Researchers make ‘first discovery’ of Philistine cemetery


Source: BBC

Researchers in Israel have made what they say is the first discovery of a Philistine cemetery.

The discovery, made in 2013 and finally revealed on Sunday, may yield answers to an enduring mystery surrounding the origins of the Philistines.

It comes at the end of a 30-year excavation by the Leon Levy Expedition.

Expedition leaders say they discovered 145 sets of remains in several burial rooms, some surrounded by perfume, food, jewellery and weapons.

The remains date to between the 11th and the 8th centuries BC.

Professor Lawrence E. Stager, Dorot Research Professor of the Archaeology of Israel, speaks during an interview with Reuters near a partly unearthed skeleton at excavation site of the first-ever Philistine cemetery at Ashkelon National Park in southern Israel June 28, 2016.Image copyrightREUTERS
Image captionAmong the team leaders was archaeology professor Lawrence E. Stager

“After decades of studying what Philistines left behind, we have finally come face to face with the people,” said Daniel M Master, one of the leaders of the excavation.

“With this discovery we are close to unlocking the secrets of their origins.”

The discovery was kept secret for three years, until the end of the dig, to avoid drawing the attention of ultra-orthodox Jewish protesters, who had previously demonstrated at excavations.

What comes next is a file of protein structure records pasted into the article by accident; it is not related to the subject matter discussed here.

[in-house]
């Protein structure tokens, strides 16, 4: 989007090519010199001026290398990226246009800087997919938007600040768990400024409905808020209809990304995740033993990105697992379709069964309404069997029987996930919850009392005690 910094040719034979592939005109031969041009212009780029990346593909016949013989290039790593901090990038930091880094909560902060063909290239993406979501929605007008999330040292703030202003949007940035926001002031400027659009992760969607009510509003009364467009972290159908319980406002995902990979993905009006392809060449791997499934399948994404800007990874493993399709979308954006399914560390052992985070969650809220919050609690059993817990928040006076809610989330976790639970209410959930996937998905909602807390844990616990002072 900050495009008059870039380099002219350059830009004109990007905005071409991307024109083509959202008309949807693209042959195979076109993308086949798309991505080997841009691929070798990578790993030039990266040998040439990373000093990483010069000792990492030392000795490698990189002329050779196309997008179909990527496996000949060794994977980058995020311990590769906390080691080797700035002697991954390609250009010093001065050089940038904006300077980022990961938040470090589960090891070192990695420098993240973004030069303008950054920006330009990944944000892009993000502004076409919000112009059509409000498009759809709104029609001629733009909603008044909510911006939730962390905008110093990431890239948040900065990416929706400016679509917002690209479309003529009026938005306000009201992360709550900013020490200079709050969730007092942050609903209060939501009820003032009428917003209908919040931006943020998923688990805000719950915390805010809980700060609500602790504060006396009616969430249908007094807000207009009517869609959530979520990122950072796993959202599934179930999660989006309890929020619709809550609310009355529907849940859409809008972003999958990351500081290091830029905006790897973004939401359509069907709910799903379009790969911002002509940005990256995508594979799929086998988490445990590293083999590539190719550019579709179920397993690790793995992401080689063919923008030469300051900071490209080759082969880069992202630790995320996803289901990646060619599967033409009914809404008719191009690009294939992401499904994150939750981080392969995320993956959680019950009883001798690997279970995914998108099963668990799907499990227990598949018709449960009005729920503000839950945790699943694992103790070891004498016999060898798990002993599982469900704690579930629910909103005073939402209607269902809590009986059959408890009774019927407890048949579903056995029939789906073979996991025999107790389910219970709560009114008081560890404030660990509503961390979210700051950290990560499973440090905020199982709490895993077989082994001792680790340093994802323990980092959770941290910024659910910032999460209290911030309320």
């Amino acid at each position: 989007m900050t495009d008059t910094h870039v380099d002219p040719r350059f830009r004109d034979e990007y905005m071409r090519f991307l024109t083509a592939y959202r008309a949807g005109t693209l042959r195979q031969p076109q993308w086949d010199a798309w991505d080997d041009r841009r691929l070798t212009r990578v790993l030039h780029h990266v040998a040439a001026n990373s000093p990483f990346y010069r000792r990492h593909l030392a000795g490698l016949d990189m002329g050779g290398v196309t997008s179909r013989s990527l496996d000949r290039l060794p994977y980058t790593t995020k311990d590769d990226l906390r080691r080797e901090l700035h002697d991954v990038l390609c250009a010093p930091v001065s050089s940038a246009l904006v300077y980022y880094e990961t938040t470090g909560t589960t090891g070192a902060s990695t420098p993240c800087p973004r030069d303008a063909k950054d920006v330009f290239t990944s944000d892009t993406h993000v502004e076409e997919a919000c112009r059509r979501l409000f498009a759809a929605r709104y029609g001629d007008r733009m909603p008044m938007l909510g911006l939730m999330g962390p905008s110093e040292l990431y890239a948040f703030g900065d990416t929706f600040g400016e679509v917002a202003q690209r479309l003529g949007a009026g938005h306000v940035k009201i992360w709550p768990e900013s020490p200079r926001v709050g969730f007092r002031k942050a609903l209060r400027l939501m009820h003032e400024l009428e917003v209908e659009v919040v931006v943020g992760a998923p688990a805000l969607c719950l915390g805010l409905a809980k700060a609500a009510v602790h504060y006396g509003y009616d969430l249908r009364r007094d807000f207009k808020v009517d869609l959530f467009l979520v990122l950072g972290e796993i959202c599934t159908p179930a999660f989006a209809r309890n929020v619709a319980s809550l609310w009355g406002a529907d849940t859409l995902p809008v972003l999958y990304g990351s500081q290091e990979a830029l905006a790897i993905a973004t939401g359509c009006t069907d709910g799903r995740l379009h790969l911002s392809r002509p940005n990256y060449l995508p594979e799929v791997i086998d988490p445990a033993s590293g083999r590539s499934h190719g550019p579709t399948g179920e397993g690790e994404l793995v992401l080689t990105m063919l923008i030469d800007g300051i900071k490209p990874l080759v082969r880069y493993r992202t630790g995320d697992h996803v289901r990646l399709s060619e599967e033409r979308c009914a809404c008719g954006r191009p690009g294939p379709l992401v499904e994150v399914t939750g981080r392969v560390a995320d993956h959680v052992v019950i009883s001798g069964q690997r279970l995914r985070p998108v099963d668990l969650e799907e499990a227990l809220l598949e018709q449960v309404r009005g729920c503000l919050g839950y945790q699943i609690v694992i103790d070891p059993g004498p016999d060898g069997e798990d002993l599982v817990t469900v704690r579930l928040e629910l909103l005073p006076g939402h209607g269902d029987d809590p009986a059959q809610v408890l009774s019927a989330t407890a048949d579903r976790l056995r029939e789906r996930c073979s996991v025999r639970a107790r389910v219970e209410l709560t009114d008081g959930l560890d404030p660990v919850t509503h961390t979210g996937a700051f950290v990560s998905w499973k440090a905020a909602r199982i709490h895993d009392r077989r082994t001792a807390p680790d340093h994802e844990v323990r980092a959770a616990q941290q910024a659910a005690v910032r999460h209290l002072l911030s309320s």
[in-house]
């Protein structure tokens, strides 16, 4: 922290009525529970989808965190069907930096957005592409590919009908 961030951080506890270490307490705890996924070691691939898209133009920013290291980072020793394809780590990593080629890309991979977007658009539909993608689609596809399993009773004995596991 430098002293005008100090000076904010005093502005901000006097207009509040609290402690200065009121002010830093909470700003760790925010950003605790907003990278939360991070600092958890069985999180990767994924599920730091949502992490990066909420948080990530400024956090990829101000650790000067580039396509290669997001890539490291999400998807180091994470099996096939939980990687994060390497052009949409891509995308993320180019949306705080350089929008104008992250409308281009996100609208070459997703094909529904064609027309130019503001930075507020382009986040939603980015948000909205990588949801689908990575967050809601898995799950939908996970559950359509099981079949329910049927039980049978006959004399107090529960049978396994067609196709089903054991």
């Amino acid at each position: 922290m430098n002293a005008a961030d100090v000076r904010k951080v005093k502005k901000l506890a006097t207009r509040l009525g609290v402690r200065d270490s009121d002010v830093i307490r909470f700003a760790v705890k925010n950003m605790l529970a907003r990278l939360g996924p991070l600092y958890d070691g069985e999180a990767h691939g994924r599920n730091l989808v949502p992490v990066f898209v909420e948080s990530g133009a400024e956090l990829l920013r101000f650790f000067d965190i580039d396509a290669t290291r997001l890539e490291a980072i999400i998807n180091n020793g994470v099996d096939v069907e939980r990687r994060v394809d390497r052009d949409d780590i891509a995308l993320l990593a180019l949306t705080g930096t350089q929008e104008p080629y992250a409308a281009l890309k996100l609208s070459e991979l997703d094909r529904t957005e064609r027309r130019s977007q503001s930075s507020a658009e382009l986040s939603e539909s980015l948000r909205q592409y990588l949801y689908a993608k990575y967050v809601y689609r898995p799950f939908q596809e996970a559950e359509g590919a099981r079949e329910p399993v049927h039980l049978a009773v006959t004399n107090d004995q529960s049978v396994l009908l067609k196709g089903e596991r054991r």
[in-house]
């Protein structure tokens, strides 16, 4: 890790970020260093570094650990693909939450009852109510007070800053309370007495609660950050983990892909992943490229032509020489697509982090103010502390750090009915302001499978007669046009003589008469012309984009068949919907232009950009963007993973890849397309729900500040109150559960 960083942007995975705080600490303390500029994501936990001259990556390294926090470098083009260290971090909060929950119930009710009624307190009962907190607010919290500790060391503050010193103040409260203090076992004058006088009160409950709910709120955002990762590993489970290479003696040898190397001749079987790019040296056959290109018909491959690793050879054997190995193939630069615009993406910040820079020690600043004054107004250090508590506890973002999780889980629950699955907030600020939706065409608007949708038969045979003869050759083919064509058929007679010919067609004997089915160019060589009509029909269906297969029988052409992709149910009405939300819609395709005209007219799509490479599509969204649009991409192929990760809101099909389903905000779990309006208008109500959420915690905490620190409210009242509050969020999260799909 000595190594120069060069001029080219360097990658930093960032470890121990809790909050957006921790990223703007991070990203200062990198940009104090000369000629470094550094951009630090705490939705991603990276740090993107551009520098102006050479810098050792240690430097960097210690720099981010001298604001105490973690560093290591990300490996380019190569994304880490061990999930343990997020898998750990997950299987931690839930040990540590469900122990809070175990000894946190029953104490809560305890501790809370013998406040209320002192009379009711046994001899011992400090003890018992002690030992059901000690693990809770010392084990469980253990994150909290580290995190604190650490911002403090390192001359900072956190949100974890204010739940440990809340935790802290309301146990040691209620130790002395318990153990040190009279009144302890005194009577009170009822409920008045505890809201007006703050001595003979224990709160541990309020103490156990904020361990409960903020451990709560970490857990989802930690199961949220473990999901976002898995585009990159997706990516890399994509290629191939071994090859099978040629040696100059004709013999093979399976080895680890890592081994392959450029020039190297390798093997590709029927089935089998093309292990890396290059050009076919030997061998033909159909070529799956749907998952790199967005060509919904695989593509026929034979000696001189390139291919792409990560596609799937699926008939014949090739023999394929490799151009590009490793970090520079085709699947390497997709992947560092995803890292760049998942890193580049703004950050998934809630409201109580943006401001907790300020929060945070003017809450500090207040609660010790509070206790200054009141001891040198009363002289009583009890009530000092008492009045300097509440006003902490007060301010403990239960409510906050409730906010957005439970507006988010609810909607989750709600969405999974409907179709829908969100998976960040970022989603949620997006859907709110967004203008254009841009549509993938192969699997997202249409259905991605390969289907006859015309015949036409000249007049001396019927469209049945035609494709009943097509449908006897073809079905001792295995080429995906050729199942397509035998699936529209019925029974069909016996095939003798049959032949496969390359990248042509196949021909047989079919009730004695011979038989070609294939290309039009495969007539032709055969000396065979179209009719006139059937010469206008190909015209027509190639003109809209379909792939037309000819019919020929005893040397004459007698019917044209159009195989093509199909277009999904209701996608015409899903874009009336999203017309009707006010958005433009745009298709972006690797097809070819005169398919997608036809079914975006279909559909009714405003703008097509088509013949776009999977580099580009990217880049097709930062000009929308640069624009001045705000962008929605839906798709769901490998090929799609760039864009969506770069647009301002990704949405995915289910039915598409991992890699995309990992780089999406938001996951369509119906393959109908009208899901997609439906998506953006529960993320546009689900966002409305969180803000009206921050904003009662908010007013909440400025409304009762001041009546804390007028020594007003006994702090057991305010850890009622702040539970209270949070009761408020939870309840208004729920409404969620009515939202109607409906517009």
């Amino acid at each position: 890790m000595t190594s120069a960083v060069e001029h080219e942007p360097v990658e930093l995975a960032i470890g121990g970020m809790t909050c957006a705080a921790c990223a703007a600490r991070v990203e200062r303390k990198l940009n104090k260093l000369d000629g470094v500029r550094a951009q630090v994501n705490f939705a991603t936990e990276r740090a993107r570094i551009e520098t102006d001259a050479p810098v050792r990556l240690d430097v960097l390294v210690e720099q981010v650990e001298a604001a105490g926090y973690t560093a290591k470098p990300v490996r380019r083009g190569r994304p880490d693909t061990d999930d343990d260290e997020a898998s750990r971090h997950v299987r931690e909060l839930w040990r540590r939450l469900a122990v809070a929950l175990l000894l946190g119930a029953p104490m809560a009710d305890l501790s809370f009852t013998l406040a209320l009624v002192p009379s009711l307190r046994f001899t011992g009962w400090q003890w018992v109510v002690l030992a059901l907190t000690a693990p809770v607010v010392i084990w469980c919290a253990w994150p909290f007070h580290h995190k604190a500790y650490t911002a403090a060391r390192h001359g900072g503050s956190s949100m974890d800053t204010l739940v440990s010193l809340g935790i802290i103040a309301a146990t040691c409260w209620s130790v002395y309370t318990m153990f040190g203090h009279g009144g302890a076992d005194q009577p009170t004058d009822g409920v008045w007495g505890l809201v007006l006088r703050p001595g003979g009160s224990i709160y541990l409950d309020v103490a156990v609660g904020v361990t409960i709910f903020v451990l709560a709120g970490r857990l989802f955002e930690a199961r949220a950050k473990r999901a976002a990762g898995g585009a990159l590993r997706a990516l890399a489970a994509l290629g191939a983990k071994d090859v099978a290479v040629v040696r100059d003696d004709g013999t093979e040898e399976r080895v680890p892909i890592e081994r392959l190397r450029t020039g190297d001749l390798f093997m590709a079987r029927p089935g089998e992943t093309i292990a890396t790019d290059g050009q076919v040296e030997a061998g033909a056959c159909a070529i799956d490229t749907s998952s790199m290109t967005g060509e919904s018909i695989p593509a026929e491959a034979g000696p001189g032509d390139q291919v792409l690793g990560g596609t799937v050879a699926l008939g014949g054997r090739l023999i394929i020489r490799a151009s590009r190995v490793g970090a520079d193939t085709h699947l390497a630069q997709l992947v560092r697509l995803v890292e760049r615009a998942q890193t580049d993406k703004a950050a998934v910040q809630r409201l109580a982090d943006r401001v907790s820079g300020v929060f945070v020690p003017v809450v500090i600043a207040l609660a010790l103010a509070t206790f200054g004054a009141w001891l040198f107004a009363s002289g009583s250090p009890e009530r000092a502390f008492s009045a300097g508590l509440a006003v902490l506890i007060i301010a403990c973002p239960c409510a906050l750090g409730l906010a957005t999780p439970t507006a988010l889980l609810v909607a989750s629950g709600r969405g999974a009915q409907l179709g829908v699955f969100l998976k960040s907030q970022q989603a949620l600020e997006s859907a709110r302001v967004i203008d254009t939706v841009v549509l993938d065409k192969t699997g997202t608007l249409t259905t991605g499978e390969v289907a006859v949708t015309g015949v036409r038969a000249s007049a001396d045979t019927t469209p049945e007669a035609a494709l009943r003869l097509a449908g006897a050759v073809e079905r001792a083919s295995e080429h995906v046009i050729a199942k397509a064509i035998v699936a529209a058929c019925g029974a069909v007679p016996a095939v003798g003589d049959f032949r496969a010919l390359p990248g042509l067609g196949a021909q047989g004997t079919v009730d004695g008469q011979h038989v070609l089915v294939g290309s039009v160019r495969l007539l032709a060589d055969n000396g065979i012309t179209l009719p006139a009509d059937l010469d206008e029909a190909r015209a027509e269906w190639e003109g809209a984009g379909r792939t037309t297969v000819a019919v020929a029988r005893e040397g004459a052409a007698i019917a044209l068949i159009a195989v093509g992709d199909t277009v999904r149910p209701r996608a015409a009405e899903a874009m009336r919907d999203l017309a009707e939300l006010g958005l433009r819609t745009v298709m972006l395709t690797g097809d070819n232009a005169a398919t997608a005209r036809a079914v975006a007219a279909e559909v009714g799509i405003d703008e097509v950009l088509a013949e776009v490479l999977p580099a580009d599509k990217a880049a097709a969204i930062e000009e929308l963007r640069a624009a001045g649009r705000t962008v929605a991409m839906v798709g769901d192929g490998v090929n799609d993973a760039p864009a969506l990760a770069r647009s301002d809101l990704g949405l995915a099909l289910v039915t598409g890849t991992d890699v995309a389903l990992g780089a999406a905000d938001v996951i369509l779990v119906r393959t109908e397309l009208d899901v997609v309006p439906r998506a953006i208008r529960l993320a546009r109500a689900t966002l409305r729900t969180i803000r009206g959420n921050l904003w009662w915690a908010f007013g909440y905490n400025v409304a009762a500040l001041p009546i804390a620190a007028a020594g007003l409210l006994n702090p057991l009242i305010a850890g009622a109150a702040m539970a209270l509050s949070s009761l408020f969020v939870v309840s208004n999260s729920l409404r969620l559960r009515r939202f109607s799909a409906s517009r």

The protesters took issues with the archaeologists disturbing burial sites.

“We had to bite our tongues for a long time,” Mr Master said.

S anthropologist and pathologist, Sherry Fox shows a skull discovered at the excavation site of the first Philistine cemetery ever found on June 28, 2016Image copyrightAFP
Image captionThe remains are now undergoing various tests

Scholars of the period differ as to the geographical origins of the Philistines, with mainland Greece, the islands of Crete or Cyprus, and Anatolia in modern-day Turkey considered.

The expedition team is now performing DNA, radiocarbon and other tests on the remains in an attempt to pinpoint their provenance.

Most of the bodies were not buried with personal items, the expedition leaders said, but next to some were perfume jugs, storage jars and small bowls.

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